So, it seems this Art vs. Language/Iconic Bias stuff is on the brain these days…
A great deal of research on “art” or looking at drawings has been situated in Perception studies of psychology, and I’ve on occasion bumped heads with various who have taken this track. Perception, as it pertains to visual things, studies how it is people’s vision works: the psychology of vision. I can understand how it might fit with visual language studies, and it does, but only to the same extant that studies of hearing fit with spoken language.
This issue is related to the Veil of Iconicity issues that I’ve been writing about lately. Thinking that drawings should be situated in Perception fails to recognize that they can form their own system of communication, rather than simply being a router for the perceptual activity of vision.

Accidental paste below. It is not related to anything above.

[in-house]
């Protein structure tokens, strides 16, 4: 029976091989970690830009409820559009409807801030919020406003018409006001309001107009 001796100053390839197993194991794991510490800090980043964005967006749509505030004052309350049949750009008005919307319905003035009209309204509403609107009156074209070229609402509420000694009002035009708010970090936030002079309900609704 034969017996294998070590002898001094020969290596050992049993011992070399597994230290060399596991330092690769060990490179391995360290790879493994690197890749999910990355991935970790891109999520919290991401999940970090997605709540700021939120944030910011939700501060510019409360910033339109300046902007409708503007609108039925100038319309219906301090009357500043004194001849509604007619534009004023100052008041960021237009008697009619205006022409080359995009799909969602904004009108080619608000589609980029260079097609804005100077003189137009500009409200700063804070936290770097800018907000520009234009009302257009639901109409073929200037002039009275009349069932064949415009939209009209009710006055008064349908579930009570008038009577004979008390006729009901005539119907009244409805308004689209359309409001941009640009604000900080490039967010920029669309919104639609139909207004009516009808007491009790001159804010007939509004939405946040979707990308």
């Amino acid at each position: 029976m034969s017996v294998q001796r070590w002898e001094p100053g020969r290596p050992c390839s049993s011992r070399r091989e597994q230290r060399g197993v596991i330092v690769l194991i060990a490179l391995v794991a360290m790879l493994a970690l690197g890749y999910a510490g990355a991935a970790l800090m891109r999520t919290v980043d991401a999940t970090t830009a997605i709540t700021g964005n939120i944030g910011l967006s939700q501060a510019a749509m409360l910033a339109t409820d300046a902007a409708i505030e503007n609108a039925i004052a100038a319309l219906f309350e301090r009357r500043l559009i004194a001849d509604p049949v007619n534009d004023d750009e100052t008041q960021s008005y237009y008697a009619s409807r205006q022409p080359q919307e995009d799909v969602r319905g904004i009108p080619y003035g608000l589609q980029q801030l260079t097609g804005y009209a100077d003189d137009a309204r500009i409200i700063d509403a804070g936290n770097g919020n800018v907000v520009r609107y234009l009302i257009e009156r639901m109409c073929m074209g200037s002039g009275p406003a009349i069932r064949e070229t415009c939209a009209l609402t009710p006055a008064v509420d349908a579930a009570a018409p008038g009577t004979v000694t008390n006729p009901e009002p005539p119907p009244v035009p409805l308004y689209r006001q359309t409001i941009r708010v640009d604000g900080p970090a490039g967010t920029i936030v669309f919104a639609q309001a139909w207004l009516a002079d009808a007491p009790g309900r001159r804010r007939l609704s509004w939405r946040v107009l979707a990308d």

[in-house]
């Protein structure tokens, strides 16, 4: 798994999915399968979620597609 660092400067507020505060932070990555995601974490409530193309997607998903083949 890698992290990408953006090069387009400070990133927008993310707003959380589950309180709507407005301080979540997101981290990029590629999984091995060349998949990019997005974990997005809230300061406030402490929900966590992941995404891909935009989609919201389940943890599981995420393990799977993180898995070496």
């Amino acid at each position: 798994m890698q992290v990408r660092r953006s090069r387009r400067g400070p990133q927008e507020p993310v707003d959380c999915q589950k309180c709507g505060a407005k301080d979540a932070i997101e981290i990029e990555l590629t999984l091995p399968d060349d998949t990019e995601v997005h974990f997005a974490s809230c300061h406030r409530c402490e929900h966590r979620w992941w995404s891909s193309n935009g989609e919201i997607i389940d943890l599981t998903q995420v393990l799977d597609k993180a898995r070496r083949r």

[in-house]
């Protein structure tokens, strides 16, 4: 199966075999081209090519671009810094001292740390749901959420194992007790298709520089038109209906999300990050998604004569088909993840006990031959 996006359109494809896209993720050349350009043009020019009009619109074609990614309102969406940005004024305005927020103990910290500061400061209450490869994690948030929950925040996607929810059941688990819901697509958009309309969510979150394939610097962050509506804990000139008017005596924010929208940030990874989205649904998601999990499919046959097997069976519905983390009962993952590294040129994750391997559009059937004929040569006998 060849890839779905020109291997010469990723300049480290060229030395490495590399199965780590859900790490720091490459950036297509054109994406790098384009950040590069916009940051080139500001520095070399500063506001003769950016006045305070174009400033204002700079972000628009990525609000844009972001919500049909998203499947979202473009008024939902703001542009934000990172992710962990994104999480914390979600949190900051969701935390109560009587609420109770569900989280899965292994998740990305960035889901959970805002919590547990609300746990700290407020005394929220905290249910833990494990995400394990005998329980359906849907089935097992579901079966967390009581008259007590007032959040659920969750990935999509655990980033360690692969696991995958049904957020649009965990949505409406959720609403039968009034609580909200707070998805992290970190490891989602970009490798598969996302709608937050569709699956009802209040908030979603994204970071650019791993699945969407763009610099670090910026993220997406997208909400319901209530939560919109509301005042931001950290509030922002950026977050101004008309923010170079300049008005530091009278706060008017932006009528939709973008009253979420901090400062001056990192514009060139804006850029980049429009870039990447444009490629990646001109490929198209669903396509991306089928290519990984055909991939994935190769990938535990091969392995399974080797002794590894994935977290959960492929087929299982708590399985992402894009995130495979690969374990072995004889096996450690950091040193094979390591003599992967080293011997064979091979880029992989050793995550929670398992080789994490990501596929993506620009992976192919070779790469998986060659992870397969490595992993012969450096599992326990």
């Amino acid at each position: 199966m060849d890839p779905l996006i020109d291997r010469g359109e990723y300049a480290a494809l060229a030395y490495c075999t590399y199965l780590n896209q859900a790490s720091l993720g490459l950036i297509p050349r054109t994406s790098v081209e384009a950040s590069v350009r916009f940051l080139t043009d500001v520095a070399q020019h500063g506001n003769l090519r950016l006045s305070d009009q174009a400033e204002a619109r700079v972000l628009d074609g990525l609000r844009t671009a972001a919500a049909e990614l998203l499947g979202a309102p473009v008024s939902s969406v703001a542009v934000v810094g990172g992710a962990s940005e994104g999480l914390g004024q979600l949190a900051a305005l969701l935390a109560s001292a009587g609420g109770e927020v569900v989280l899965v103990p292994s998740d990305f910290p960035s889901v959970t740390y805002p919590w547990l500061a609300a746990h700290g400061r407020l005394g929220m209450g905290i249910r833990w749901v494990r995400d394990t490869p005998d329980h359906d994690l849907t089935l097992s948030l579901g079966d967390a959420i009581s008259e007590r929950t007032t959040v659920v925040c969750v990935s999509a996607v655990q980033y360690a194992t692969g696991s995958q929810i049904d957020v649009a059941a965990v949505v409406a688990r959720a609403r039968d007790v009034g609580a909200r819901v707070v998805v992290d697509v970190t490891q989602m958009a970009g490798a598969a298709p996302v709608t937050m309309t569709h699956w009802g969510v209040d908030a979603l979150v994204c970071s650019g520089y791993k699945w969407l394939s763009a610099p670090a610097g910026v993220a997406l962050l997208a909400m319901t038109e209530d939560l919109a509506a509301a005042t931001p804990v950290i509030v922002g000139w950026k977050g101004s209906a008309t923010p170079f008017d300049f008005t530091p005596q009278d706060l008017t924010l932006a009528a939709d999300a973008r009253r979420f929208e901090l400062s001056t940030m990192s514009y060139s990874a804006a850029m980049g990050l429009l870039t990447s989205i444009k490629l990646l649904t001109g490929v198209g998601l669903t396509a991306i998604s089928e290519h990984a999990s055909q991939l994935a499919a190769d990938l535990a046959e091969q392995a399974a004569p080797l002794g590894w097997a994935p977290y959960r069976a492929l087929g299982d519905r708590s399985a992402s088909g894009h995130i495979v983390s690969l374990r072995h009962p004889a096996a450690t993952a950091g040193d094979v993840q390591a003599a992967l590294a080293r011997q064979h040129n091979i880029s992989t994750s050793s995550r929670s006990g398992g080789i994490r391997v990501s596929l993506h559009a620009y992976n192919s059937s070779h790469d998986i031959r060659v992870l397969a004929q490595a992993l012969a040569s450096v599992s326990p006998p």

Rather, my visual language theories seek to recognize that drawings are different. Drawings are not just “visual material” that is seen like everything else in the world (ahem, though the aparatus of vision might treat it the same). Drawings come from the mind, they are conceptual representations, and as such can’t just be lumped in with all perceptual things that don’t come from the mind without some distinction. Just like words in a language, they are part of a code. It just happens that this code often looks like what it means.